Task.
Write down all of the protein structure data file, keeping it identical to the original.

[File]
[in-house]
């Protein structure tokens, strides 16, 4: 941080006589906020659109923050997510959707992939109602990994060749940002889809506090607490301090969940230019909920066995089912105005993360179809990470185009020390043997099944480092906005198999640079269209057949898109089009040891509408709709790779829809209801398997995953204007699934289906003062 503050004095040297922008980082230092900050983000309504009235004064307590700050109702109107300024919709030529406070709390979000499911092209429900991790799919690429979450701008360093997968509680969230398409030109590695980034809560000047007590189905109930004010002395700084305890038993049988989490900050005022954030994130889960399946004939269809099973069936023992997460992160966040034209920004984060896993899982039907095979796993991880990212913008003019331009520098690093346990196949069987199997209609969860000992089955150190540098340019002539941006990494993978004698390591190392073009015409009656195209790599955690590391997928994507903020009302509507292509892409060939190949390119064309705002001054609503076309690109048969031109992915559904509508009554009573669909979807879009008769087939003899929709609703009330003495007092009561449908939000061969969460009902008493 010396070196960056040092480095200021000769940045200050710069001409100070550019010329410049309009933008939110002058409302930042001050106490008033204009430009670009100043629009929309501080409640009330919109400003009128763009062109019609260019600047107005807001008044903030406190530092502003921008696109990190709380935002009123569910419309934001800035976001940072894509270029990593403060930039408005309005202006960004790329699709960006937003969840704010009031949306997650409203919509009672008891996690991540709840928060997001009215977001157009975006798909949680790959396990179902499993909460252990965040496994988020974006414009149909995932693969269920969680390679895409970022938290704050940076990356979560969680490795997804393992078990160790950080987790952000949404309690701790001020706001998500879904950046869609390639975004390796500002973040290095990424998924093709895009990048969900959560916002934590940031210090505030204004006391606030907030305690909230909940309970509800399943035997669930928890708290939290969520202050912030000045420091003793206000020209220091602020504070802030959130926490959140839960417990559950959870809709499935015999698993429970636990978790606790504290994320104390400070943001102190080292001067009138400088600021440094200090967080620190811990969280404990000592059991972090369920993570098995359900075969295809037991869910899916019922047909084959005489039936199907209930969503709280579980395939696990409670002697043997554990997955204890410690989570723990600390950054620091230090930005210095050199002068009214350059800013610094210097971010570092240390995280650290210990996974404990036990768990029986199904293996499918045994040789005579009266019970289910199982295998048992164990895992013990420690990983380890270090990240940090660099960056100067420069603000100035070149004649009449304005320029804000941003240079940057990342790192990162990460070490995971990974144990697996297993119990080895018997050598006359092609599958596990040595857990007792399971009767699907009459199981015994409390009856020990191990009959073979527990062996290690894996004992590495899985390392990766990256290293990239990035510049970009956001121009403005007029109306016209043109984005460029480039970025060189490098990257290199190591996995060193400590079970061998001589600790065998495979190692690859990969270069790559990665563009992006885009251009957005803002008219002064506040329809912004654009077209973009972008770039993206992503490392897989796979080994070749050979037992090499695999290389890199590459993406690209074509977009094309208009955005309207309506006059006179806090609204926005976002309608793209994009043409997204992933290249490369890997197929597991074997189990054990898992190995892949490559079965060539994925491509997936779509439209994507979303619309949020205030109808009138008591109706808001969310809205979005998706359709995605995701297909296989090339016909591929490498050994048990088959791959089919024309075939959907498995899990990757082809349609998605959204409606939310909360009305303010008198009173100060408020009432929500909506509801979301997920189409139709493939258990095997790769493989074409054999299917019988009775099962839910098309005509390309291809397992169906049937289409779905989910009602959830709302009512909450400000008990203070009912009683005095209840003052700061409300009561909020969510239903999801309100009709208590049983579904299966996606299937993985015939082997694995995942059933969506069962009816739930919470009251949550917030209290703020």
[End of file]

[in-house]
């Protein structure tokens, strides 16, 4: 941080006589906020659109923050997510959707992939109602990994060749940002889809506090607490301090969940230019909920066995089912105005993360179809990470185009020390043997099944480092906005198999640079269209057949898109089009040891509408709709790779829809209801398997995953204007699934289906003062 503050004095040297922008980082230092900050983000309504009235004064307590700050109702109107300024919709030529406070709390979000499911092209429900991790799919690429979450701008360093997968509680969230398409030109590695980034809560000047007590189905109930004010002395700084305890038993049988989490900050005022954030994130889960399946004939269809099973069936023992997460992160966040034209920004984060896993899982039907095979796993991880990212913008003019331009520098690093346990196949069987199997209609969860000992089955150190540098340019002539941006990494993978004698390591190392073009015409009656195209790599955690590391997928994507903020009302509507292509892409060939190949390119064309705002001054609503076309690109048969031109992915559904509508009554009573669909979807879009008769087939003899929709609703009330003495007092009561449908939000061969969460009902008493 010396070196960056040092480095200021000769940045200050710069001409100070550019010329410049309009933008939110002058409302930042001050106490008033204009430009670009100043629009929309501080409640009330919109400003009128763009062109019609260019600047107005807001008044903030406190530092502003921008696109990190709380935002009123569910419309934001800035976001940072894509270029990593403060930039408005309005202006960004790329699709960006937003969840704010009031949306997650409203919509009672008891996690991540709840928060997001009215977001157009975006798909949680790959396990179902499993909460252990965040496994988020974006414009149909995932693969269920969680390679895409970022938290704050940076990356979560969680490795997804393992078990160790950080987790952000949404309690701790001020706001998500879904950046869609390639975004390796500002973040290095990424998924093709895009990048969900959560916002934590940031210090505030204004006391606030907030305690909230909940309970509800399943035997669930928890708290939290969520202050912030000045420091003793206000020209220091602020504070802030959130926490959140839960417990559950959870809709499935015999698993429970636990978790606790504290994320104390400070943001102190080292001067009138400088600021440094200090967080620190811990969280404990000592059991972090369920993570098995359900075969295809037991869910899916019922047909084959005489039936199907209930969503709280579980395939696990409670002697043997554990997955204890410690989570723990600390950054620091230090930005210095050199002068009214350059800013610094210097971010570092240390995280650290210990996974404990036990768990029986199904293996499918045994040789005579009266019970289910199982295998048992164990895992013990420690990983380890270090990240940090660099960056100067420069603000100035070149004649009449304005320029804000941003240079940057990342790192990162990460070490995971990974144990697996297993119990080895018997050598006359092609599958596990040595857990007792399971009767699907009459199981015994409390009856020990191990009959073979527990062996290690894996004992590495899985390392990766990256290293990239990035510049970009956001121009403005007029109306016209043109984005460029480039970025060189490098990257290199190591996995060193400590079970061998001589600790065998495979190692690859990969270069790559990665563009992006885009251009957005803002008219002064506040329809912004654009077209973009972008770039993206992503490392897989796979080994070749050979037992090499695999290389890199590459993406690209074509977009094309208009955005309207309506006059006179806090609204926005976002309608793209994009043409997204992933290249490369890997197929597991074997189990054990898992190995892949490559079965060539994925491509997936779509439209994507979303619309949020205030109808009138008591109706808001969310809205979005998706359709995605995701297909296989090339016909591929490498050994048990088959791959089919024309075939959907498995899990990757082809349609998605959204409606939310909360009305303010008198009173100060408020009432929500909506509801979301997920189409139709493939258990095997790769493989074409054999299917019988009775099962839910098309005509390309291809397992169906049937289409779905989910009602959830709302009512909450400000008990203070009912009683005095209840003052700061409300009561909020969510239903999801309100009709208590049983579904299966996606299937993985015939082997694995995942059933969506069962009816739930919470009251949550917030209290703020």